Created 2-Nov-12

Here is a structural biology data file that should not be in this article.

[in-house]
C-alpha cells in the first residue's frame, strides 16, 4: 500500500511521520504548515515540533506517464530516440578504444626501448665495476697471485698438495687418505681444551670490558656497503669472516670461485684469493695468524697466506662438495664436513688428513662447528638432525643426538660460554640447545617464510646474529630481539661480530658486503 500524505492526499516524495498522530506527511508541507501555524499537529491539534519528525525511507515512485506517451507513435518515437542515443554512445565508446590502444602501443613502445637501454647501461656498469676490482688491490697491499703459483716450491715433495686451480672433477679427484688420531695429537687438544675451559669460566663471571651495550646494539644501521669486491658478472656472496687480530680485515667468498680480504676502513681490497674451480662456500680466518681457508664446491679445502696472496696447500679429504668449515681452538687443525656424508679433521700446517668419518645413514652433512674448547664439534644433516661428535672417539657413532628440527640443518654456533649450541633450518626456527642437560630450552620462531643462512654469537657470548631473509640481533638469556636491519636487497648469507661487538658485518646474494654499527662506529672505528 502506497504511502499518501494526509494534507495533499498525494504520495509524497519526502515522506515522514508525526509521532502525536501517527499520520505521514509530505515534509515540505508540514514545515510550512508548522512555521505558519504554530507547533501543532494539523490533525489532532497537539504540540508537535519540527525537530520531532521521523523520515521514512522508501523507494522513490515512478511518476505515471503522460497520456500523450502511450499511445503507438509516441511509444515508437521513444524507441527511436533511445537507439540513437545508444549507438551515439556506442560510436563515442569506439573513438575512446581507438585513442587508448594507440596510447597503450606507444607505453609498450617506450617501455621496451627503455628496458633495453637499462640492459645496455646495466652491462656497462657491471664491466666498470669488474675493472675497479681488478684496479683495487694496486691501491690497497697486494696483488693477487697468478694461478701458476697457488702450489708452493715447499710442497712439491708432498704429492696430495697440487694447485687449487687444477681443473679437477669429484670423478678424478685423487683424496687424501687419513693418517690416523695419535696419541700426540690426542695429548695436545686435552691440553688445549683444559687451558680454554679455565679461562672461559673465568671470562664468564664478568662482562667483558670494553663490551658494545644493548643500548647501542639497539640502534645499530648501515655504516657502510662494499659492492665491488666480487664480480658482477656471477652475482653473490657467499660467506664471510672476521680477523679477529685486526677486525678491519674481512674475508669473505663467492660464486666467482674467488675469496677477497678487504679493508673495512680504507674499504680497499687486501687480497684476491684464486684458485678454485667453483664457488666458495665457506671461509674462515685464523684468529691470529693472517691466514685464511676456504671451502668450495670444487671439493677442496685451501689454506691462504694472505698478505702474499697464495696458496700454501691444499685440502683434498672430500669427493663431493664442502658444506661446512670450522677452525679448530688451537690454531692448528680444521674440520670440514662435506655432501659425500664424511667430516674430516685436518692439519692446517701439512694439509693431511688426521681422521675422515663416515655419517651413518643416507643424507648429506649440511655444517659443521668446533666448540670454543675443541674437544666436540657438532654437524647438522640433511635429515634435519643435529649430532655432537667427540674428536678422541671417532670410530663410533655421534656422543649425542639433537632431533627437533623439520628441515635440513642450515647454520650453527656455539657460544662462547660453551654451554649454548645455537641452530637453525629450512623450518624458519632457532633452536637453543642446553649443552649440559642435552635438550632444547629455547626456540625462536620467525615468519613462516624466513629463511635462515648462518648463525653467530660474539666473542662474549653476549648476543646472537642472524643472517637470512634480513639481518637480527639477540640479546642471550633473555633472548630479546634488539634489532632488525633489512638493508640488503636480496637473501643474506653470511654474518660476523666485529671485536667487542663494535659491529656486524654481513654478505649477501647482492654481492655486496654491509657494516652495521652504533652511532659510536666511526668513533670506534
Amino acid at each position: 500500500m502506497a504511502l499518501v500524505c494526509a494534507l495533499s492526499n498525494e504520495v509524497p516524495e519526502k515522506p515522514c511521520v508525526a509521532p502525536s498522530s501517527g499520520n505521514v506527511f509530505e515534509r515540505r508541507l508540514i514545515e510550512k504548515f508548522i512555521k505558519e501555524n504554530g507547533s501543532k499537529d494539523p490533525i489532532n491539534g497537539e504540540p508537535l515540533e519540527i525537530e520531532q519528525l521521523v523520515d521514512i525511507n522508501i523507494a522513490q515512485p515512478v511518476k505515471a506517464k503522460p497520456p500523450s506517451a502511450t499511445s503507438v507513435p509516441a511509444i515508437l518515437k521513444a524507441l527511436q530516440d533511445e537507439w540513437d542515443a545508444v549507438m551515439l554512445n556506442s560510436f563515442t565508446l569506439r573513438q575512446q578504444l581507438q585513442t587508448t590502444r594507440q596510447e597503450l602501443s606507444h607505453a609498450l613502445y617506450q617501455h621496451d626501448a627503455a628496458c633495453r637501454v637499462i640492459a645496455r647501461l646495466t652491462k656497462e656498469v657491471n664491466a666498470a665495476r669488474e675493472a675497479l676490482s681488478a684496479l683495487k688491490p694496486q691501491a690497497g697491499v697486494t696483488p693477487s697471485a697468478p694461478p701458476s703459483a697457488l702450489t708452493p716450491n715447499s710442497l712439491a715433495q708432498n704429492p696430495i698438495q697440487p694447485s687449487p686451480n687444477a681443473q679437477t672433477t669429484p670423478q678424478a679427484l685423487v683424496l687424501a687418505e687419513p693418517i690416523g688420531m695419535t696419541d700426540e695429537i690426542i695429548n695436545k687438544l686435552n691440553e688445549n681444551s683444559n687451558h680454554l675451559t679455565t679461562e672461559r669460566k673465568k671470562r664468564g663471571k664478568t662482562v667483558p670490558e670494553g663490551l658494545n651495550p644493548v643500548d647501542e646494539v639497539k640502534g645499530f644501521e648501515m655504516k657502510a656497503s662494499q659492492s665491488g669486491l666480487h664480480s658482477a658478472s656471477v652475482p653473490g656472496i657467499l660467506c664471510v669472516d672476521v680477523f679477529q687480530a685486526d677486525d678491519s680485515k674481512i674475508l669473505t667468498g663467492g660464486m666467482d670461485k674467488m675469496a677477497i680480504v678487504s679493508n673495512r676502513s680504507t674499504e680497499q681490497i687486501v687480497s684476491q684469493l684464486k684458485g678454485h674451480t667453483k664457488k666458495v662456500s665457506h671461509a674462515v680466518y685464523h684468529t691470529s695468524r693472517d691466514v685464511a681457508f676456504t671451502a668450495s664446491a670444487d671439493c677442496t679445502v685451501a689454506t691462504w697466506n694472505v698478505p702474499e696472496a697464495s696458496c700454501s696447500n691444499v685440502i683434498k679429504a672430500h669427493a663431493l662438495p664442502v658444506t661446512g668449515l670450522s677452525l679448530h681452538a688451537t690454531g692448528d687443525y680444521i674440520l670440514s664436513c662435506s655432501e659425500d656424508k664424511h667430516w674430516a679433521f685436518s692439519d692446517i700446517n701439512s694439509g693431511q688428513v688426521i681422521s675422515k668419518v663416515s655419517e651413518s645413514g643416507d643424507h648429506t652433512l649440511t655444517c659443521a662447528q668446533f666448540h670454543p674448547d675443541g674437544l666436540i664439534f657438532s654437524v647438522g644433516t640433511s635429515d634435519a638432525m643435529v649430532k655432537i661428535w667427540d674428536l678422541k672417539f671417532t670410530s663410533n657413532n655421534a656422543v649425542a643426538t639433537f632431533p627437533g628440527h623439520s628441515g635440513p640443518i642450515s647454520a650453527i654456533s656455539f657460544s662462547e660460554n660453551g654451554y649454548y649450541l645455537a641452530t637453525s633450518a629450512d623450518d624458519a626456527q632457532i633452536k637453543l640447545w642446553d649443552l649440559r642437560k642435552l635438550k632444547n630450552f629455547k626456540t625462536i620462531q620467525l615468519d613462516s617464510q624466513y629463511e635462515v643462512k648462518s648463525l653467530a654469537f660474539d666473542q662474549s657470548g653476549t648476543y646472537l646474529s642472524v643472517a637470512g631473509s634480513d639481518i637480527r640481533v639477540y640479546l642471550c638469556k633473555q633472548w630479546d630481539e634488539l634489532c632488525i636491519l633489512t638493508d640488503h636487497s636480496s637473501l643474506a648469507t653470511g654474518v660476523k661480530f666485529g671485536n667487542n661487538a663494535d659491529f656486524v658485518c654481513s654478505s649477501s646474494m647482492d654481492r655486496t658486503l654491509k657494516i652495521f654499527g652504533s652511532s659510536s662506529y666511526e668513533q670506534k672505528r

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The palace is situated in the Kyōto-gyoen (京都御苑), a rectangular enclosure 1.3 km north to south and 0.7 km east to west which also contains the Sento Imperial Palace gardens. The Gyoen dates from the early Edo Period when the residence of high court nobles were grouped close together with the Palace and the area walled. When the capital was moved to Tokyo, the residences of the court nobles were demolished and most of Kyōto Gyoen is now a park open to the public. The Imperial Palace has been officially located in this area since the final abandonment of the Daidairi in late 12th century. However, it was already much earlier that the de facto residence of the emperors was often not in the Inner Palace of the original Heian period palace, but in one of the temporary residences in this part of the city and often provided to the emperor by powerful noble families. The present palace is a direct successor—after iterations of rebuilding—to one of these sato-dairi palaces, the Tsuchimikado Dono (土御門殿) of the Fujiwara clan. The Palace, like many of the oldest and most important buildings in Japan, was destroyed by fire and rebuilt many times over the course of its history. It has been destroyed and rebuilt eight times, six of them during the 250-year-long peace of the Edo Period. The version currently standing was completed in 1855, with an attempt at reproducing the Heian Period architecture and style of the original Dairi of the Heian Palace. The Palace Grounds include a number of buildings, along with the Imperial Residence, or dairi (内裏). The neighbouring building to the north is the sentō (仙洞), or residence of the retired Emperor.The main building on the Palace Grounds includes, among other halls, the Shishin-den (紫宸殿, Hall for State Ceremonies), Seiryō-den (清涼殿, Emperor's Habitual Residence), Ko-gosho (小御所, Court Room), Go-gakumonjo (御学問所, Imperial Study or Library), and a number of residences for the Empress, high-ranking aristocrats and government officials. The main gate on the front, south, side of the Palace has a cypress-wood roof, and is supported by four pillars. This gate would have been used on the rare occasions of the Emperor welcoming a foreign diplomat or dignitary, as well as for many other important ceremonies of the State. To the sides lies a fence separating the inner areas from the general Palace Grounds, and just past this main gate is a second gate, painted in vermilion and roofed in tile, which leads to the Shishin-den, the Hall for State Ceremonies. The Shishin-den was used for such important ceremonies as the coronation of an Emperor and installation of a Crown Prince. It is 33 by 23 metres in size, and features a traditional architectural style, with a gabled and hipped roof. On either side of its main stairway were planted trees which would become very famous and sacred, a cherry (sakura) on the eastern, left side, and a tachibana tree on the right to the west. The center of the Shishin-den is surrounded by a hisashi (庇), a long, thin hallway which surrounded the main wing of an aristocrat's home, in traditional Heian architecture. Within this is a wide open space, crossed by boarded-over sections, leading to the central throne room. The Throne itself, called takamikura (高御座), sits on an octagonal dais, five metres above the floor, and could be separated from the rest of the room by a curtain. The sliding door that hid the Emperor from view is called kenjō no shōji (賢聖障子), and had an image of 32 Chinese saints painted upon it, which became one of the primary models for all of Heian period painting. The Seiryō-den sits to the west of the Shishin-den, facing east. It, too, has a hipped and gabled roof, and is primarily cypress wood. Originally a place where the Emperor would conduct his own personal affairs, the Seiryō-den was later used for various gatherings and meetings as well. In the centre is an area where the Emperor would rest, and on the east side of the hall, an area of two tatami was set aside for dignitaries and aristocrats to sit. Here was where the Emperor could conduct formal affairs. On the north side of the hall was an enclosed area where the Emperor would sleep at night; later, Emperors began to use the official residence. The west side was set aside for the Emperor's breakfasts, and also contained the lavatories, while the south side was used by the keeper of the Imperial Archives. This area contained paintings by the masters of the Tosa school, and just outside, various rare bamboos were planted.
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